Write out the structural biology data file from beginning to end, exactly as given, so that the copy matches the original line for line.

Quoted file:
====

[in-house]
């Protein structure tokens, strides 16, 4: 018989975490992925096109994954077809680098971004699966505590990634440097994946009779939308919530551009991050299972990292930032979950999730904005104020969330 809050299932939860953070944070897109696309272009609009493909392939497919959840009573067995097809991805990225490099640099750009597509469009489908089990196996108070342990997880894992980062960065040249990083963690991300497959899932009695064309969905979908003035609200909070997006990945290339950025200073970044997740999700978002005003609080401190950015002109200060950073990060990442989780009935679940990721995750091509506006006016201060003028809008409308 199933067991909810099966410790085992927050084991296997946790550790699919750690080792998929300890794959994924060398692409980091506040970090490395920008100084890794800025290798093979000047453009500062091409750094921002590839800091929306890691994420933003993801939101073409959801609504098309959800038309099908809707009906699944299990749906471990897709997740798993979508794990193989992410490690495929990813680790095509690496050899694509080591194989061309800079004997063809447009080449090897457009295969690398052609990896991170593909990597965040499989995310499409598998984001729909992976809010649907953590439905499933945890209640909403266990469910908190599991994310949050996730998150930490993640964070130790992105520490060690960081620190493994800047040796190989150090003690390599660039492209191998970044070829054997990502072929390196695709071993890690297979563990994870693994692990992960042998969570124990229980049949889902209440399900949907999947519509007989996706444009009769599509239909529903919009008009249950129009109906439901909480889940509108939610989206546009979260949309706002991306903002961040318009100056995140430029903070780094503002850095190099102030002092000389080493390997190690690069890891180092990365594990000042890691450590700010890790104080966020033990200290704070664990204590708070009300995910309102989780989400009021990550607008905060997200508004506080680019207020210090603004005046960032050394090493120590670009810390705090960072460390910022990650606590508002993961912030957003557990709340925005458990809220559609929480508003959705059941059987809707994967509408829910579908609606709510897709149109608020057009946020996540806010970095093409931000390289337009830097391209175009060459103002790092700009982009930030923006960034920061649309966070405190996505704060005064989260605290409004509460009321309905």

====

[in-house]
């Protein structure tokens, strides 16, 4: 018989975490992925096109994954077809680098971004699966505590990634440097994946009779939308919530551009991050299972990292930032979950999730904005104020969330 809050299932939860953070944070897109696309272009609009493909392939497919959840009573067995097809991805990225490099640099750009597509469009489908089990196996108070342990997880894992980062960065040249990083963690991300497959899932009695064309969905979908003035609200909070997006990945290339950025200073970044997740999700978002005003609080401190950015002109200060950073990060990442989780009935679940990721995750091509506006006016201060003028809008409308 199933067991909810099966410790085992927050084991296997946790550790699919750690080792998929300890794959994924060398692409980091506040970090490395920008100084890794800025290798093979000047453009500062091409750094921002590839800091929306890691994420933003993801939101073409959801609504098309959800038309099908809707009906699944299990749906471990897709997740798993979508794990193989992410490690495929990813680790095509690496050899694509080591194989061309800079004997063809447009080449090897457009295969690398052609990896991170593909990597965040499989995310499409598998984001729909992976809010649907953590439905499933945890209640909403266990469910908190599991994310949050996730998150930490993640964070130790992105520490060690960081620190493994800047040796190989150090003690390599660039492209191998970044070829054997990502072929390196695709071993890690297979563990994870693994692990992960042998969570124990229980049949889902209440399900949907999947519509007989996706444009009769599509239909529903919009008009249950129009109906439901909480889940509108939610989206546009979260949309706002991306903002961040318009100056995140430029903070780094503002850095190099102030002092000389080493390997190690690069890891180092990365594990000042890691450590700010890790104080966020033990200290704070664990204590708070009300995910309102989780989400009021990550607008905060997200508004506080680019207020210090603004005046960032050394090493120590670009810390705090960072460390910022990650606590508002993961912030957003557990709340925005458990809220559609929480508003959705059941059987809707994967509408829910579908609606709510897709149109608020057009946020996540806010970095093409931000390289337009830097391209175009060459103002790092700009982009930030923006960034920061649309966070405190996505704060005064989260605290409004509460009321309905």